In addition to the abstract, the Mayo clinic has issued a news article and a short video interview. They have noted in this article that according to the clinical information they have for the six patients studied, that standard two-tier testing will identify patients with this novel Borrelia species. I wondered about that, since the abstract did not mention antibody reactivity. With such a small patient cohort, I am still wondering whether patients infected solely with B. mayonii do reliably test positive, or whether these patients were only recognized because they were two-tier positive, possibly as a result of also being co-infected with a B. burgdorferi strain that is reactive in standard testing. Maybe there will be more information about this in the full text version.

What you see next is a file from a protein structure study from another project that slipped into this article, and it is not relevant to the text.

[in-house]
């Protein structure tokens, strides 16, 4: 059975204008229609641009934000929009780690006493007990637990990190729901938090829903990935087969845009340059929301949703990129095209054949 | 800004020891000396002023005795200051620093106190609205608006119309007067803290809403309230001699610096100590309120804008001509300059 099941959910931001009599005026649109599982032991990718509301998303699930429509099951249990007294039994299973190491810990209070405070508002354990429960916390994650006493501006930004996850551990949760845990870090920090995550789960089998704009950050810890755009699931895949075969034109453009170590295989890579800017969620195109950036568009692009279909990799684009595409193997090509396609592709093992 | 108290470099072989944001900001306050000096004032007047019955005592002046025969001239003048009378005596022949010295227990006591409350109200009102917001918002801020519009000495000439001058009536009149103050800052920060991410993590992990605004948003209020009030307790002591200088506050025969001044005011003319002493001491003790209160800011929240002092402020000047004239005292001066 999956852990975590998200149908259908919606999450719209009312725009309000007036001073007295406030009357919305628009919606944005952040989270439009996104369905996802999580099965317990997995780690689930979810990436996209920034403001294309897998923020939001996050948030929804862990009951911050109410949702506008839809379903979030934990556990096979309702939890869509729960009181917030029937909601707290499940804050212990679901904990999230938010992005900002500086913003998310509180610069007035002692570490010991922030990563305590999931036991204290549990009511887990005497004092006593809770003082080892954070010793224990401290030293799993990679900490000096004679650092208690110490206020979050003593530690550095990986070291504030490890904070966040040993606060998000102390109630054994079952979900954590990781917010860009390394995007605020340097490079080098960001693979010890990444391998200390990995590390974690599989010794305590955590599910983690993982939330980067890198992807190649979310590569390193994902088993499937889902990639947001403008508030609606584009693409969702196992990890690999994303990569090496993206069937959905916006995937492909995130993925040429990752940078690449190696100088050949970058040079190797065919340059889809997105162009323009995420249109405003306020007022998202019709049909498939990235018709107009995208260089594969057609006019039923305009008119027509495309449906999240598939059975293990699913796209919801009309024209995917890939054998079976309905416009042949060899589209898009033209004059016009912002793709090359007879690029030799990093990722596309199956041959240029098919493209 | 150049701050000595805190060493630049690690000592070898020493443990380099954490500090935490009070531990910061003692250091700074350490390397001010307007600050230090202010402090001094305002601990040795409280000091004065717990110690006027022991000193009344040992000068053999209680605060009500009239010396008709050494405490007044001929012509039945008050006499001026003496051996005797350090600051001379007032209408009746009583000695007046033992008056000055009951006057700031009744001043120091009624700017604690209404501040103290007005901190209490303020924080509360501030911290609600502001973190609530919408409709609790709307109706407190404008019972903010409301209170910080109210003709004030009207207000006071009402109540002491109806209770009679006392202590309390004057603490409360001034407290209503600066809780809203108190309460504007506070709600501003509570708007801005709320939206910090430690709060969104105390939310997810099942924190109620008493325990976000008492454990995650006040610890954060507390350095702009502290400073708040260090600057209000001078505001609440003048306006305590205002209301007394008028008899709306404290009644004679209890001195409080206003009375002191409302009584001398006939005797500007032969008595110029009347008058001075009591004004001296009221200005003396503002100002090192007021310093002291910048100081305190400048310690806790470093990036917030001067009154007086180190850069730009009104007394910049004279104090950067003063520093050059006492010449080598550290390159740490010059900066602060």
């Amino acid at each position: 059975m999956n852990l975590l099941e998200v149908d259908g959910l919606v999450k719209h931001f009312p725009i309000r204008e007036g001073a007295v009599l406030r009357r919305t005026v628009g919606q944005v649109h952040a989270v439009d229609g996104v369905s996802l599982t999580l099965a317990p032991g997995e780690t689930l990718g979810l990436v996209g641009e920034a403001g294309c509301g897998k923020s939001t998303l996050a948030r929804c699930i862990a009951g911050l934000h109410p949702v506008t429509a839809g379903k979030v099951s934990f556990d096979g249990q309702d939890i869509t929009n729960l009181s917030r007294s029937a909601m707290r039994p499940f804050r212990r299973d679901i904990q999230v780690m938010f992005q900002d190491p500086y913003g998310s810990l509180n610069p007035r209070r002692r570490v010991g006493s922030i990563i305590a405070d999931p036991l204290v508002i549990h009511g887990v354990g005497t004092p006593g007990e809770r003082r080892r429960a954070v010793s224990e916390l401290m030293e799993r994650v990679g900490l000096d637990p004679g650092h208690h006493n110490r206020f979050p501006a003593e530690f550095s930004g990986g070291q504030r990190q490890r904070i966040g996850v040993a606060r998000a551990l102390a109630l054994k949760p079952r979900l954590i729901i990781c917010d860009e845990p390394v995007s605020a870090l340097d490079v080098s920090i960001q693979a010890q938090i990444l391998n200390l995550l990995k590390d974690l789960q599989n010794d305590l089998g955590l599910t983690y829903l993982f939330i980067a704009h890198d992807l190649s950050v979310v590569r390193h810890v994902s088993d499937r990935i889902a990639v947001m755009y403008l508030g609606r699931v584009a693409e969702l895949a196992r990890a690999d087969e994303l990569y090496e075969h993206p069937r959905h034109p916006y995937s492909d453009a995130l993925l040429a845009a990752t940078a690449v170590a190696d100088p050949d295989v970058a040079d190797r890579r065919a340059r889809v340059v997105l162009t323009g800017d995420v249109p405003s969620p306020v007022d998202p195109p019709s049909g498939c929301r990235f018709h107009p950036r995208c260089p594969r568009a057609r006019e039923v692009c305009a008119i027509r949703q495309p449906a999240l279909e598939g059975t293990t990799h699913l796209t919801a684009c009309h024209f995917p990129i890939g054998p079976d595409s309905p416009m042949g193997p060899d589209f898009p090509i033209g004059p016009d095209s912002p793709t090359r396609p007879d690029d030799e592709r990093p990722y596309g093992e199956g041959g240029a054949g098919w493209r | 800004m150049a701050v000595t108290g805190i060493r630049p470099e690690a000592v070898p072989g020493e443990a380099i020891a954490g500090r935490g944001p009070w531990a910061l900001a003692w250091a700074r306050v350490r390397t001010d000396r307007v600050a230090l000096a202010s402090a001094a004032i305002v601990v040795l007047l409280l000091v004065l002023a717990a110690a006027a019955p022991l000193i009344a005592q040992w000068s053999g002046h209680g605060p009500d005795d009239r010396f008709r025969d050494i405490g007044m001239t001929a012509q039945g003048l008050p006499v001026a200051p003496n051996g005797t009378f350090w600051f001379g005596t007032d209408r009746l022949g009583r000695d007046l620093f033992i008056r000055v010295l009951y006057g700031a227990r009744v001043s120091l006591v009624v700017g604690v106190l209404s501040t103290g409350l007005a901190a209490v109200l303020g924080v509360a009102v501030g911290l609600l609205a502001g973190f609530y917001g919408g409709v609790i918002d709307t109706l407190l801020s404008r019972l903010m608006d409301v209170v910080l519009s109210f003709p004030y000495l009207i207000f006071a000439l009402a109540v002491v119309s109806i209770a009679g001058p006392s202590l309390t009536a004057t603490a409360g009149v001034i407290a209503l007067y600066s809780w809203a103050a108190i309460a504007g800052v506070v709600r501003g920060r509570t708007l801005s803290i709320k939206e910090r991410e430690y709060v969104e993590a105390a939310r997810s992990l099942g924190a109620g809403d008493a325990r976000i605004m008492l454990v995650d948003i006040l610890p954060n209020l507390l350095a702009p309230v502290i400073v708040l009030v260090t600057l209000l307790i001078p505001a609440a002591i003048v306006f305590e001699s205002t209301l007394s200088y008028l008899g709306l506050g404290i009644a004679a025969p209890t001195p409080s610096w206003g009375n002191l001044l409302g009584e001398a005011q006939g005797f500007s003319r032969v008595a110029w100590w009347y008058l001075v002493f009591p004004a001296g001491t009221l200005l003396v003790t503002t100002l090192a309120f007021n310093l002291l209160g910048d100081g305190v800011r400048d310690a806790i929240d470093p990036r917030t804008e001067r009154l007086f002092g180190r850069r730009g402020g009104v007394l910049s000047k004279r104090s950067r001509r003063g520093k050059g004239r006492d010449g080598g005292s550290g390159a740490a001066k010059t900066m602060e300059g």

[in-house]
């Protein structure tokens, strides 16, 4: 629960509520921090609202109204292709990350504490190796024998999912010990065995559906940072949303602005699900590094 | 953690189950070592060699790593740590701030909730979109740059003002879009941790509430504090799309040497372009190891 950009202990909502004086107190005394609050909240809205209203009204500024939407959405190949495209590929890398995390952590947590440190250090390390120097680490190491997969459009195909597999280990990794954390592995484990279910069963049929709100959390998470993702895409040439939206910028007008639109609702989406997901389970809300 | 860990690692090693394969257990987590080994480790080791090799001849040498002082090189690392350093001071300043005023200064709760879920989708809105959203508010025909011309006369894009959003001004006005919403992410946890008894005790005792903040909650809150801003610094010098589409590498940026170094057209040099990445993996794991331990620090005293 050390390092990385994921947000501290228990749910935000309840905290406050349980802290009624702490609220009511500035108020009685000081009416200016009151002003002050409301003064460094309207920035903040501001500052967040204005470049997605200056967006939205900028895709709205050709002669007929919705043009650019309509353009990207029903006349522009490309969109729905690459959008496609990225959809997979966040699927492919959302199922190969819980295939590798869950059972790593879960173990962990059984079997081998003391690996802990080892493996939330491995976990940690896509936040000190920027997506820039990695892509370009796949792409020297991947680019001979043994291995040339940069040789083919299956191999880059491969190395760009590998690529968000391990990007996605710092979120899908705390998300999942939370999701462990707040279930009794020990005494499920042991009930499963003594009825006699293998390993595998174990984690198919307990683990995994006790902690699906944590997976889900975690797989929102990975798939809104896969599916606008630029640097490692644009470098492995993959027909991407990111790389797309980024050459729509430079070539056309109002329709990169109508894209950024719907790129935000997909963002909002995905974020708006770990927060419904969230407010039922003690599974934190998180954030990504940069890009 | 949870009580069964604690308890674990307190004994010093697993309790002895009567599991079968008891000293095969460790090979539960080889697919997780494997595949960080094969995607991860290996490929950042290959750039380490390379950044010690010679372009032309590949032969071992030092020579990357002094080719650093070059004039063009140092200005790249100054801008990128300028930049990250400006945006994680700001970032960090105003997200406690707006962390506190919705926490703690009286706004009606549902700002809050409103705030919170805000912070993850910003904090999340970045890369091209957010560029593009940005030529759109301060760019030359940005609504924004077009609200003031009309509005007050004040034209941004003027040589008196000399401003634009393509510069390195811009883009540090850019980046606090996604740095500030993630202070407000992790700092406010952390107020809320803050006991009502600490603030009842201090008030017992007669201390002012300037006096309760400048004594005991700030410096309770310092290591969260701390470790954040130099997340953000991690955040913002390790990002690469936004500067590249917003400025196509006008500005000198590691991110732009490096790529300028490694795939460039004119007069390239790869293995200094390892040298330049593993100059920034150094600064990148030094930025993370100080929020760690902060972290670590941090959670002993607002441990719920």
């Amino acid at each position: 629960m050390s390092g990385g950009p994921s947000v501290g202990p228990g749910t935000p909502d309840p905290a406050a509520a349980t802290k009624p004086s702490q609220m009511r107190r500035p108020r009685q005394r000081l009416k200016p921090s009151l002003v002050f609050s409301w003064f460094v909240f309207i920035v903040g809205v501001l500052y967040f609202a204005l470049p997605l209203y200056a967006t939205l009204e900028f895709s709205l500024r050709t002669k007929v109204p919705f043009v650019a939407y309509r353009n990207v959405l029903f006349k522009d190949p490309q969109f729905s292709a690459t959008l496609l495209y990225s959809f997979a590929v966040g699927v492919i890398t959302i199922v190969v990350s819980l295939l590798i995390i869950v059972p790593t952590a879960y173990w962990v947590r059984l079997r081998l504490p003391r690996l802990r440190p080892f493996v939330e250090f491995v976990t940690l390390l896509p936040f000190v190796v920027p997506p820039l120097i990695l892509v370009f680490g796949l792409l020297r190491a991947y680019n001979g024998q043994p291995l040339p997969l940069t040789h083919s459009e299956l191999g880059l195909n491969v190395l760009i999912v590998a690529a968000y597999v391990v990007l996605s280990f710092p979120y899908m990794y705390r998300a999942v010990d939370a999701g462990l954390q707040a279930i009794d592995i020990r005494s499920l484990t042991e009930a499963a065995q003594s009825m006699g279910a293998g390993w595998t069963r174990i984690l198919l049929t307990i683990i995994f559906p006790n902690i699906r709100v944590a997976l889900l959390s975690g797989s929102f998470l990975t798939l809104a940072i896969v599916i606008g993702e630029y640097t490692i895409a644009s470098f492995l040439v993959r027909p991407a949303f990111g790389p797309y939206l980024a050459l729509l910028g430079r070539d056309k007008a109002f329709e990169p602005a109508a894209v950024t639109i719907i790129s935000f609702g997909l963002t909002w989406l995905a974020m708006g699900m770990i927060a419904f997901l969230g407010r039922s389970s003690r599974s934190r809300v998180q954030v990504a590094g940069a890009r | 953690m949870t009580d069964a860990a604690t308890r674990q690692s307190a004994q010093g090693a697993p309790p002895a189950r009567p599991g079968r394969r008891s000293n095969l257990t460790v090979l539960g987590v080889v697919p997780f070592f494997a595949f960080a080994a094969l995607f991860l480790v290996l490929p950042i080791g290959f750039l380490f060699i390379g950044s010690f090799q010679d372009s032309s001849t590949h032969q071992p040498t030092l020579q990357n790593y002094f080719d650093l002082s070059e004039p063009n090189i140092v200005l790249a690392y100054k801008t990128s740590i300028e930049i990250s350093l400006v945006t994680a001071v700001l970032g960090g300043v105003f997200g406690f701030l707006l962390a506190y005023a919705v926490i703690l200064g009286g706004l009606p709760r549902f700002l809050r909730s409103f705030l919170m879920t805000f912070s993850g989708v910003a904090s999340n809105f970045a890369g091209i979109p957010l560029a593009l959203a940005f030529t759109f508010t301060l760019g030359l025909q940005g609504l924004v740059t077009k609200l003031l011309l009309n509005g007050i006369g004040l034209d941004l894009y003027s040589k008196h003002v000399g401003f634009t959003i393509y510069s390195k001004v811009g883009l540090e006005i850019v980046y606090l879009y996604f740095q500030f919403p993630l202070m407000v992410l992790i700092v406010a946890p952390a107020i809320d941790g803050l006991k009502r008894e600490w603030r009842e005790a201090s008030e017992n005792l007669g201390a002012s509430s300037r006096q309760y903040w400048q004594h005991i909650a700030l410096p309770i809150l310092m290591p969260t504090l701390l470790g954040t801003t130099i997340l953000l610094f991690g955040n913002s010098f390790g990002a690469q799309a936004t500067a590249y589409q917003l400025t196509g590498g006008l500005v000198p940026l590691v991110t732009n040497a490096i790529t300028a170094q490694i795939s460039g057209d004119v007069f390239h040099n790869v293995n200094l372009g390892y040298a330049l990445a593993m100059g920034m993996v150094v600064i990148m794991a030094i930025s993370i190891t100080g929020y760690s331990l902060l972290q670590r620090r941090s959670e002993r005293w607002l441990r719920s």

http://newsnetwork.mayoclinic.org/discu ... e-disease/

Mayo Researchers Identify New Borrelia Species that Causes Lyme Disease
By apriljosselyn
Friday, February 5, 2016

lou
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Re: Novel U.S.A. pathogenic B. burgdorferi sensu lato species - Borrelia Mayonii

Post by lou » Wed 10 Feb 2016 2:35

Why is Mayo doing PCR instead of two tier testing? Didn't the CDC tell us PCR not a good lyme test because of contamination? Maybe they pick and choose which labs they describe as contaminated. Too many positives....got to be contamination.

dlf
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Re: Novel U.S.A. pathogenic B. burgdorferi sensu lato species - Borrelia Mayonii

Post by dlf » Fri 12 Feb 2016 16:44

In addition to the material posted above there is also an audio interview with Dr. Bobbi Pritt available from the Lancet:

Lyme disease: The Lancet Infectious Diseases : February 5, 2016
Dr. Bobbi Pritt discusses a newly discovered genospecies of Lyme borreliosis.

Available from: